[Chad] And now towards the final scene here, he’s trying a standing arm triangle choke.
[Chad] Also another Japanese term, Kata Gatame, which we will talk about later.
[Logan] Does that work standing up?
[Chad] Okay, it’s a probability game, right? Low percentage. Low success rate, but more effective on the ground.
Standing Arm Triangle Submission 5 of 5 – Brazilian Jiu-Jitsu
The last submission threat that was used was a standing arm triangle situation. There was a hug. Right here, the opponent, that Donnie Yen was fighting, Andy. His arm was over here, from here, Donnie Yen, rised up. Established a grip. Figure-four his hands. To squeeze. Like so. Another term that this control or submission threat is referred to as in Judo and some Jujitsu coaches, is Kata Gatame. The chance of me choking someone out, in that position. It’s not super high, because if you notice my opponent is on their feet. They can move. General concept when applying a submission, a choke or a joint lock is, we do also want to, to the best we can, restrict the mobility of my opponent. Now this choke is done very well on the floor.
Final Fight Scene Grade
I really enjoyed the fight IQ that was demonstrated. When grappling fails, follow up with a strike. Another good one that I mentioned earlier, learning how to attack the upper and lower body. When you’re in an upper body attack, and that fails, you should have the skill and the knowledge to transition to a lower body attack. This way you’re always attacking. I also really enjoyed the grappling flow and the wrestling scrambles. There was a lot of good demonstration on control and transition principles and if you’re not educated in grappling, I understand how that would fly over your head. My final grade for this fight scene is a good solid A.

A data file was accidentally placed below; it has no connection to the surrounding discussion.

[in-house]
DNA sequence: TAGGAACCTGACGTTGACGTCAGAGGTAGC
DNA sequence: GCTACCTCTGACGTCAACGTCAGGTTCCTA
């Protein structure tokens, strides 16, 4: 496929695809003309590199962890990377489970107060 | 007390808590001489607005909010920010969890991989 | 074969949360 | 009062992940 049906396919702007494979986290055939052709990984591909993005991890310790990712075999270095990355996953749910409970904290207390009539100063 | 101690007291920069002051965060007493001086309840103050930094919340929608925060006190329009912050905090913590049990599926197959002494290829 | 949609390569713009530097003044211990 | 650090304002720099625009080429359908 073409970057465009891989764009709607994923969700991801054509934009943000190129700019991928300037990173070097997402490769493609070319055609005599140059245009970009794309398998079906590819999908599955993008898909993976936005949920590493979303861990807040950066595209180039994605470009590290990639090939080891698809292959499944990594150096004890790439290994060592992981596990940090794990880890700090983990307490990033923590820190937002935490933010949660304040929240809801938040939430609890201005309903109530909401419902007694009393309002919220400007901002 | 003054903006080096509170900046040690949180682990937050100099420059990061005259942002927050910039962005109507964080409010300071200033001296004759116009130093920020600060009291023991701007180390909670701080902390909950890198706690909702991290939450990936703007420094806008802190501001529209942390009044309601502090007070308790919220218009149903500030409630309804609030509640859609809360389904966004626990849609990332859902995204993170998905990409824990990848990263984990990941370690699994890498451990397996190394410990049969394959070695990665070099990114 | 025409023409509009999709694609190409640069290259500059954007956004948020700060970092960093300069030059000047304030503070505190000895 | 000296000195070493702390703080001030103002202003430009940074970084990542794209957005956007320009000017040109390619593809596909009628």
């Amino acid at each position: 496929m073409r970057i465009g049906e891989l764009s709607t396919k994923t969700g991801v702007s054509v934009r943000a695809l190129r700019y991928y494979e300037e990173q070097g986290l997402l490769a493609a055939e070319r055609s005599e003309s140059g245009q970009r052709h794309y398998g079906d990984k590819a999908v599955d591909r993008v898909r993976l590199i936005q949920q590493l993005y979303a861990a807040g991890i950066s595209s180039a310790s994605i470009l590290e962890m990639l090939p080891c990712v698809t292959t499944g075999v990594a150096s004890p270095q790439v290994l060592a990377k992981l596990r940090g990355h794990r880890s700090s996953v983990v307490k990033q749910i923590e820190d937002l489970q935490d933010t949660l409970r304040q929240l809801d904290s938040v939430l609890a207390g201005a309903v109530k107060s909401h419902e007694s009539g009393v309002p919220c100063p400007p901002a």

Hey Everyone! Thank you so much for watching! If you happen to be in the NYC area, and you want to train jujitsu (BJJ). Come train with me at Evolution Muay Thai. There’s more info in the description below. And lastly, don’t forget to subscribe to Scenic Fights.
Watch The Video Below!
Train Hard, Fight Easy!